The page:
Feature Article by Aurelio Reale
A note from Geoff C…
Just before we get started and into this amazingly creative build from Aurelio, I thought that you’d like to see a couple of photos of how it all turned out…
Over to you Aurelio…
Here’s the story
If a band of pirates were to have stolen an F-117 Nighthawk in an alternate dystopian reality, it probably would have looked exactly like YF-117A #781 does above. It’s not every day you see one of America’s most sensitive and exotic combat aircraft stripped of its paint and stealth coatings and rattle-canned with graffiti, but that’s exactly what happened on June 27th, 1991.
Transferring #781 to a museum was a pretty big deal, as no F-117 had ever been put on public display – not to mention the fact that the aircraft was packed with classified systems and coated with some of America’s most sensitive material. Simply flying it to the museum and pulling out some avionics was not on the cards; the “Black Jet” had to be totally stripped and modified inside and out before being rolled out to the public.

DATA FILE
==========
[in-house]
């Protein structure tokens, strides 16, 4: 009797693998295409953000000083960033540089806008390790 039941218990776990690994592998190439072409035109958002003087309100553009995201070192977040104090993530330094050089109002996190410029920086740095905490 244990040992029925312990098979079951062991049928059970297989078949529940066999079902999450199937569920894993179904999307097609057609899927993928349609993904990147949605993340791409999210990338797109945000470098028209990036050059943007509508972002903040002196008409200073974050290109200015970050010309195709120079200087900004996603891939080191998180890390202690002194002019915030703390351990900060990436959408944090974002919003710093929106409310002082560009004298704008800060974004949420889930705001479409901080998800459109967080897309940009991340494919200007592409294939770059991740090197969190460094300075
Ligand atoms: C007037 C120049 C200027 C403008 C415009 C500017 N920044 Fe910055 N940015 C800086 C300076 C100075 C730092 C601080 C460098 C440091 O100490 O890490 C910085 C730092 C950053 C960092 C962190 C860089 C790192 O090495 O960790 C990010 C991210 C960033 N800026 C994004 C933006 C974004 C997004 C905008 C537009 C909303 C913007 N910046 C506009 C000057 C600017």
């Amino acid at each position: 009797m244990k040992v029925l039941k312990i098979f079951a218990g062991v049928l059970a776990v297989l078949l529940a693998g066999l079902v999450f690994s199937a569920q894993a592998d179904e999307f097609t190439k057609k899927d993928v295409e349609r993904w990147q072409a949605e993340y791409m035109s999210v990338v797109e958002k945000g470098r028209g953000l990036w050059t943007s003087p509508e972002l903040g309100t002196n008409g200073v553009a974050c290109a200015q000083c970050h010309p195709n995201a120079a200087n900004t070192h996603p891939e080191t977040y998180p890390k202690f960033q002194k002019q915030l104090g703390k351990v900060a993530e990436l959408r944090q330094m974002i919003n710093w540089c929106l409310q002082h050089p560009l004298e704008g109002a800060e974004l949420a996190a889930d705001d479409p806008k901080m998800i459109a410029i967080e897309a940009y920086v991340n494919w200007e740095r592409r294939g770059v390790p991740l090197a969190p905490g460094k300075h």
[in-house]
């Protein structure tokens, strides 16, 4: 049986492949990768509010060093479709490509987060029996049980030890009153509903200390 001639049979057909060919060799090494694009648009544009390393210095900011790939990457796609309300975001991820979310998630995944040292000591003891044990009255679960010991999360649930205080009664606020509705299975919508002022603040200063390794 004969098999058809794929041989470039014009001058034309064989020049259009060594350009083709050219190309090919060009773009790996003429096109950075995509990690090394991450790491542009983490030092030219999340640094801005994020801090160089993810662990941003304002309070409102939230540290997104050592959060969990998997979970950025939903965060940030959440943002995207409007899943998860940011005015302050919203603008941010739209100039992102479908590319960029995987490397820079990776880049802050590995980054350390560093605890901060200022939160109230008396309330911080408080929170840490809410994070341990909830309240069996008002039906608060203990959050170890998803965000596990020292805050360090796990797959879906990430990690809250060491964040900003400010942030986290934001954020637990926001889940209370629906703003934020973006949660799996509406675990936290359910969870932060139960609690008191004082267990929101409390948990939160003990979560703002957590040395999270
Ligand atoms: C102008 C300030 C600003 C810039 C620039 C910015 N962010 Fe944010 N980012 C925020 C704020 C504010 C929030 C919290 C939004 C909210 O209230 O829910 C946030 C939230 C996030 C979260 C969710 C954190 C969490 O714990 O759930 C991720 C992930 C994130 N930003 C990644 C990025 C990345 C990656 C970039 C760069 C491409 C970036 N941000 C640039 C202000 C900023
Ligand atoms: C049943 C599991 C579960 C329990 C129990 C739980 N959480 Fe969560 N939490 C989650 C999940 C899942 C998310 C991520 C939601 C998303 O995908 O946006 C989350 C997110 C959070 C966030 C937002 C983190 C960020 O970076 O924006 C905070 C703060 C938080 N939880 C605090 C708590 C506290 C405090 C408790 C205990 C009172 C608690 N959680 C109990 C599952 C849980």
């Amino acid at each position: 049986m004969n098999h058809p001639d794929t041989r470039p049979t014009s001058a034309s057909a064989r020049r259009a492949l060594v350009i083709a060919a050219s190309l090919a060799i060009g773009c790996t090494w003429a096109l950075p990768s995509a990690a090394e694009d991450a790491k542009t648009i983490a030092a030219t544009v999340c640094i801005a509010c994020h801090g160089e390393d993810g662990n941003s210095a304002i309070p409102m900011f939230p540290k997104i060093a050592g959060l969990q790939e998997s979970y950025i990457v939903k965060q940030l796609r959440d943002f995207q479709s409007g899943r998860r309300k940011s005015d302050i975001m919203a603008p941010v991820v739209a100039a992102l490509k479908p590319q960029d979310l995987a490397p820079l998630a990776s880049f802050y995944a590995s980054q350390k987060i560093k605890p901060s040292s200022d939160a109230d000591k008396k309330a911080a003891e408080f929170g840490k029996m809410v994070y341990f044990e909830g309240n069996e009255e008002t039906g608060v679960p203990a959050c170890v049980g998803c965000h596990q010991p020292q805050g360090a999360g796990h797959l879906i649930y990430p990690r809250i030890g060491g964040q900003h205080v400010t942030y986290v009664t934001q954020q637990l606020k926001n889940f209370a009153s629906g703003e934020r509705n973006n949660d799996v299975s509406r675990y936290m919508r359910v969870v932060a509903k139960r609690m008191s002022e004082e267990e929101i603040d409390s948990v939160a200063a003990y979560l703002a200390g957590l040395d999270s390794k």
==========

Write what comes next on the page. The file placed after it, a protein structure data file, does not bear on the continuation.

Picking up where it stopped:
While media blasting was safe for the jet, it was abhorrent for the crews that had to do it. Apparently, the fine particulates got everywhere and into everything – no crevice was too small. It was a nasty, arduous process and precisely where the “Toxic Death” moniker and skull and crossbones emblazoned on both sides of #781 came from… Since the aircraft was going to be repainted before being put on display anyway, the crews had some fun with their blank canvas.
The “Ray Who?” inscription seen painted in red behind the cockpit apparently refers to the name of a gregarious flight test engineer that worked with the Baja Scorpions, the Lockheed-USAF integrated test unit that conducted F-117 developmental flight testing during the jet’s infancy at Area 51.
Once picked clean, #781 had to be built back up to look like any operational F-117. Certain frequency selective panels, the jet’s exhaust tiles, tail fins, and other sensitive body parts had to be pulled and replaced with lookalikes. Finally, the project was capped off with the application of the Nighthawk’s signature flat-black paint.